Elkay also makes sinks with a microedge so the unit can fit seamlessly into the counters -- almost like an infinity pool.

Among the accessories are mesh boards and cutting boards that fit into the sink.

“That way you can cut your vegetables in the sink and just slide the waste into the garbage disposal,” Pilkonis said.

If you don’t want the waste to go literally down the drain, there are devices available that collect the coffee grinds, egg shells and vegetable shavings and turn them into usable compost.

“You’d be surprised at all the variety of sinks there are today,” Pilkonis said. “Really surprised.”

Finisihing Touches

White is making a comeback as a paint of choice, but popular colors for cabinets include black, browns, taupes and gray-brown neutrals.

Cabinets rise to the ceiling, with top shelves that may hold decorative pieces or rarely used kitchenware.

“We are still showing French Provincial kitchens, but maybe with cleaner edges and trimming,” Price said. “Traditional kitchens never go away, but I’m seeing transitional kitchens, where the traditional kitchen is going a little more modern with cleaner lines. Shaker-style kitchens are becoming popular because it has that minimalistic look that is so popular. But it can still be traditional depending on how you finish it out -- the use of knobs on the doors, for instance. You’re just dressing traditional up a little differently.”

Price says to look for personal touches, such as hand-painted finishes on tile or slate backsplashes.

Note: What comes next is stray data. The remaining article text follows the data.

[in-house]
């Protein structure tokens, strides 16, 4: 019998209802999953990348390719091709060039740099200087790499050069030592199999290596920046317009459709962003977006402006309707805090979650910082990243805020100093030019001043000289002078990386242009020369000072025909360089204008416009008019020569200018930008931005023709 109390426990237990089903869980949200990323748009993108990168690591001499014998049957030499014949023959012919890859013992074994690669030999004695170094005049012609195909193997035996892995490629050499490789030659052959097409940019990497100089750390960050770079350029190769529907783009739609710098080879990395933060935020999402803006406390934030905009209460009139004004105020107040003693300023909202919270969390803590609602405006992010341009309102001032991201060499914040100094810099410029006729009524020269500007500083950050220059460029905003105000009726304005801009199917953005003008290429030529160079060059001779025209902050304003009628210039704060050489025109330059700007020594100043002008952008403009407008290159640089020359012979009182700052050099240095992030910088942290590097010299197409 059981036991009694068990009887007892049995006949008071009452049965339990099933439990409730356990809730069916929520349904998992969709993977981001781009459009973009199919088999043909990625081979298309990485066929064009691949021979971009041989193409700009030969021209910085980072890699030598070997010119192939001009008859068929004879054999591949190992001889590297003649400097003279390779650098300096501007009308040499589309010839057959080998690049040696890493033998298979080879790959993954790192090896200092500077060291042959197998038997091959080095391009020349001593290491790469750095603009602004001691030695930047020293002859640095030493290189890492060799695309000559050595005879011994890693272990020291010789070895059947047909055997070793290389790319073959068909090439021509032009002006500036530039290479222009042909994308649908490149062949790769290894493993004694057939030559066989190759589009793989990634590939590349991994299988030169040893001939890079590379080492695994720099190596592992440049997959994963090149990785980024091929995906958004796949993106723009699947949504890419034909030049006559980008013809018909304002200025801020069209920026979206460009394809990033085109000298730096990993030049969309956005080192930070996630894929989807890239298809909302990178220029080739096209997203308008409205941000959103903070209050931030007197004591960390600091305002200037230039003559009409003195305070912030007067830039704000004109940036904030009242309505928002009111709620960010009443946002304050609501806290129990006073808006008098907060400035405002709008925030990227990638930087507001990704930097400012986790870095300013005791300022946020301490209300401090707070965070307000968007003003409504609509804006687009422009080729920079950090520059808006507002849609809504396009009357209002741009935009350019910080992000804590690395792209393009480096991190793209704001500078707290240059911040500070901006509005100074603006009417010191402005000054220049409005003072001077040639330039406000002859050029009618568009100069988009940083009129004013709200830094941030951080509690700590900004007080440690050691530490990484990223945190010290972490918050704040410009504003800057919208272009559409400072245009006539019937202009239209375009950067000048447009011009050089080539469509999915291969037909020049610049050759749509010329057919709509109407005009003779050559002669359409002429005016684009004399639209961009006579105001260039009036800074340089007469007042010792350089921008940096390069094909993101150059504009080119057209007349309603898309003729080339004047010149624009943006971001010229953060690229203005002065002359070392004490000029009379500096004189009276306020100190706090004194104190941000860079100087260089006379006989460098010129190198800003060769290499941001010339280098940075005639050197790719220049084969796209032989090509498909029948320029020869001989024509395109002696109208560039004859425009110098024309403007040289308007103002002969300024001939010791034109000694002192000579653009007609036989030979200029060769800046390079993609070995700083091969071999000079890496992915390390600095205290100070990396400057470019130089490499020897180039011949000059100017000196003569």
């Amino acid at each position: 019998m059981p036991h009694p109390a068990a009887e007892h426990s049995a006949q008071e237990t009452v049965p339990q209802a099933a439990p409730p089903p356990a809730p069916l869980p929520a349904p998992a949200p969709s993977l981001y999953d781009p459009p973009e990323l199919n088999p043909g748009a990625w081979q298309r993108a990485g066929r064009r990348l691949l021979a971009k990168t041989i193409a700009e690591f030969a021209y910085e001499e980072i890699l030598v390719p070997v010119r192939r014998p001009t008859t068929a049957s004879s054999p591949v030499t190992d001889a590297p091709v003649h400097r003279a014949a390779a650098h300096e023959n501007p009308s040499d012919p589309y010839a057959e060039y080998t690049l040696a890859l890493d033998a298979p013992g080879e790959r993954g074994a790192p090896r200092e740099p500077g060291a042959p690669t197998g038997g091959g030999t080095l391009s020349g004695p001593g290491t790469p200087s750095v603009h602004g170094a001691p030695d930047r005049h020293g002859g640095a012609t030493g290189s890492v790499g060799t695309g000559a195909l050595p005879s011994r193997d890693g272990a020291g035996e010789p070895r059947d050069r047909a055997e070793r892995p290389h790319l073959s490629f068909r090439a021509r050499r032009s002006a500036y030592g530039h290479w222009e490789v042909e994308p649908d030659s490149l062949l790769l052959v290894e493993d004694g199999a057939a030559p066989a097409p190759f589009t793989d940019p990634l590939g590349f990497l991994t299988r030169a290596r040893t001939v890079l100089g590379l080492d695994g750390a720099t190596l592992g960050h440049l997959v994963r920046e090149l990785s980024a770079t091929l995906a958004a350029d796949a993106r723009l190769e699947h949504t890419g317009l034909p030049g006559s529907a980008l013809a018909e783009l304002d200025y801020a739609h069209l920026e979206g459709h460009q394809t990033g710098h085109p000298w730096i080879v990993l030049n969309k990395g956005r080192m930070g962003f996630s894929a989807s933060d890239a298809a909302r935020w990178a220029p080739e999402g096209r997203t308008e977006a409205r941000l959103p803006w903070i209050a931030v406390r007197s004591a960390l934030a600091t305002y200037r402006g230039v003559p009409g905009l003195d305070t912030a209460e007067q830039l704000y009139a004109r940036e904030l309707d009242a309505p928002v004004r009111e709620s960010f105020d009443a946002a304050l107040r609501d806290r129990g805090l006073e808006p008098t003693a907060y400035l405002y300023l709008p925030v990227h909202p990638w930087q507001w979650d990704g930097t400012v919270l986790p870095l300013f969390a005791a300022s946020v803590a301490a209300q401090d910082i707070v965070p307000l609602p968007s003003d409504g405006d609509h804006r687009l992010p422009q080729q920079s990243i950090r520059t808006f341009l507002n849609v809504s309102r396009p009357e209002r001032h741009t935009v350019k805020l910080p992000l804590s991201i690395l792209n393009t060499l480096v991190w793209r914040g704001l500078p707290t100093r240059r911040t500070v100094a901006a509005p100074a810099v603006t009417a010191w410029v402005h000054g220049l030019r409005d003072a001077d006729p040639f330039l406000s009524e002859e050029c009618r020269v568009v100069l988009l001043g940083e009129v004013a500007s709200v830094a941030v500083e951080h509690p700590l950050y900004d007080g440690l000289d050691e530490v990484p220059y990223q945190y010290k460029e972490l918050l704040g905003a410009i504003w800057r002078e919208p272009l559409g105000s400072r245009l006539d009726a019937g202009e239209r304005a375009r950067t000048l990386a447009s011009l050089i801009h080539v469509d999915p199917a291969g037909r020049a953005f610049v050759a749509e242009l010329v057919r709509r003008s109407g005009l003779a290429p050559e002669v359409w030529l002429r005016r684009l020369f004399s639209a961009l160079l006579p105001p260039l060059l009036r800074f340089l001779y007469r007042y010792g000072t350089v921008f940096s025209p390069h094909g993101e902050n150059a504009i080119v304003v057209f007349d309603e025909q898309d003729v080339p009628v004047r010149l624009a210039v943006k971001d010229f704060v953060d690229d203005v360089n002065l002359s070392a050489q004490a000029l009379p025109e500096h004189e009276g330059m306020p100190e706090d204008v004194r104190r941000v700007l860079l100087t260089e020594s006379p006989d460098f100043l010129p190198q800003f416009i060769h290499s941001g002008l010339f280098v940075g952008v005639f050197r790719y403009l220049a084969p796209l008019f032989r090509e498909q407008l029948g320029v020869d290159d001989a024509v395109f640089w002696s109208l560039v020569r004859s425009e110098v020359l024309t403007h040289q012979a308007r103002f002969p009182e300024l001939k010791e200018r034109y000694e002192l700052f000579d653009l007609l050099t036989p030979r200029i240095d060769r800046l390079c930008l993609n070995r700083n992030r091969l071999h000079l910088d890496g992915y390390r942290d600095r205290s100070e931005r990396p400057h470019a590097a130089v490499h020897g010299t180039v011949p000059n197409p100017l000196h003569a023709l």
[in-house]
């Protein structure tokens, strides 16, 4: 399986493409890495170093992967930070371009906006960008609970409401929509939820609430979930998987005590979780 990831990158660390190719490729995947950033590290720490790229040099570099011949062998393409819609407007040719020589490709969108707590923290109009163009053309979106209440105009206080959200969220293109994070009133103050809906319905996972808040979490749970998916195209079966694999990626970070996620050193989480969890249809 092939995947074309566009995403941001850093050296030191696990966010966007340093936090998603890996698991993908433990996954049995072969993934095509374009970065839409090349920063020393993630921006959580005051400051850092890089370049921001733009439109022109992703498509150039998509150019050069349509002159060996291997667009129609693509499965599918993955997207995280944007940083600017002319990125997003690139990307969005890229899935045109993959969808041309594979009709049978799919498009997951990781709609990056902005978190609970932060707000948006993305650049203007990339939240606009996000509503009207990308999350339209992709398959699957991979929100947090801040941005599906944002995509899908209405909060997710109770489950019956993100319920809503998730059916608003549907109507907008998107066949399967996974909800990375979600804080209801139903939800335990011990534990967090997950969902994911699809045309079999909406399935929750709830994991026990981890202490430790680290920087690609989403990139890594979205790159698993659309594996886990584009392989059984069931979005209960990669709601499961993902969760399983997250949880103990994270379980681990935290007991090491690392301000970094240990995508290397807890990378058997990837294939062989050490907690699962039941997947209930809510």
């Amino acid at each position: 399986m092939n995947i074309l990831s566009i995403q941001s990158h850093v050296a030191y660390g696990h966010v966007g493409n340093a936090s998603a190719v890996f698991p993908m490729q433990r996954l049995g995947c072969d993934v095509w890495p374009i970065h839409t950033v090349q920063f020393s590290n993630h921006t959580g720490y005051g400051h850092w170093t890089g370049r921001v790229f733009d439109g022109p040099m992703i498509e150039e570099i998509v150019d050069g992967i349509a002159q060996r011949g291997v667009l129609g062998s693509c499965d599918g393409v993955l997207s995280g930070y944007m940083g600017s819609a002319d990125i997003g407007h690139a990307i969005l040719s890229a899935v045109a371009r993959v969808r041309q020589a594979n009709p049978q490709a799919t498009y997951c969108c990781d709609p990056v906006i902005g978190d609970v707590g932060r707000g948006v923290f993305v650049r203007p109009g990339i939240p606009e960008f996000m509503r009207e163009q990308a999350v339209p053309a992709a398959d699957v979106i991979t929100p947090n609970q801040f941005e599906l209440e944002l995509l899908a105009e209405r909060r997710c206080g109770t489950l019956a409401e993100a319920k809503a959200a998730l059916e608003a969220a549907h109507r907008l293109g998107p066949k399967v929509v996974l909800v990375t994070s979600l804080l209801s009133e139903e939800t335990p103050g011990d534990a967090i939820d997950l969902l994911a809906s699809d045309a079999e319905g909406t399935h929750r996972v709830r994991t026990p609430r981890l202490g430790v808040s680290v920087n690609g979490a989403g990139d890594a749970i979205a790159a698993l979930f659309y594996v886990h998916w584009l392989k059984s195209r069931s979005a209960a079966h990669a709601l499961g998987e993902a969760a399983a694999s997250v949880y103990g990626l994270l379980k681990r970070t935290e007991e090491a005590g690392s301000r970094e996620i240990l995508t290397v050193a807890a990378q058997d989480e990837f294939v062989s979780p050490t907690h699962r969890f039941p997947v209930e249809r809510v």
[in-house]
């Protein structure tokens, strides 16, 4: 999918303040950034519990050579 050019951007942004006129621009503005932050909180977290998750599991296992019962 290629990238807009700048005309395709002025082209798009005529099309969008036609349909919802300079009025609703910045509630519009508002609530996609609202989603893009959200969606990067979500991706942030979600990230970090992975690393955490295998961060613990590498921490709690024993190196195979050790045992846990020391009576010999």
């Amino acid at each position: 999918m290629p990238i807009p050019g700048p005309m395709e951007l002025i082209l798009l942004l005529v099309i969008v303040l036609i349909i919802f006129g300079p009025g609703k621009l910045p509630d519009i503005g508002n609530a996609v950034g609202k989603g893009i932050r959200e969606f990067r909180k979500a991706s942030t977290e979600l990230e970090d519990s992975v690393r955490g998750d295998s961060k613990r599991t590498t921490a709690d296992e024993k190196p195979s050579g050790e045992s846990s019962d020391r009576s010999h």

“You’ll see places where texture comes in to give the kitchen a bit of a life,” she said.

Offsetting the modern, minimalistic look are big appliances. The bigger they are, the better customers like them, said Dacor’s Williamson.

“Size matters," Williamson said. "We are selling more big ovens than ever before. We are selling a 4.9-cubic-inch wall oven, and it’s very popular. It’s re-energized the market because it has a huge window. Ranges are big as well. A range is now the focal point of the kitchen.”

Special features that can accommodate cooking trends add an extra appeal to the large ovens.

“Steam ovens are a new trend that people are buying and incorporating into the cooking process," Williamson said. "Induction cooking is another trend. Kelly Ripa sells them on TV for Electrolux -- you know, where you can boil water in 30 seconds? That’s fine, but what people don’t know is that the time for the other cooking functions -- sautéing, frying, braising -- is the same. And, you have to have magnetic pots and pans. So will this be a trend or a fad? We’ll see.”

Williamson says today’s consumer wants a “champagne kitchen on a beer budget.” With that in mind, companies like his also offer entry-level lines at a low price point. The rationale is that consumers will start there and upgrade as their pocketbooks grow.

“It’s the same concept,” he said. “For us, it’s our Distinctive Series and it’s flying off the shelves. When it comes to their kitchens, people want all the bells and whistles.”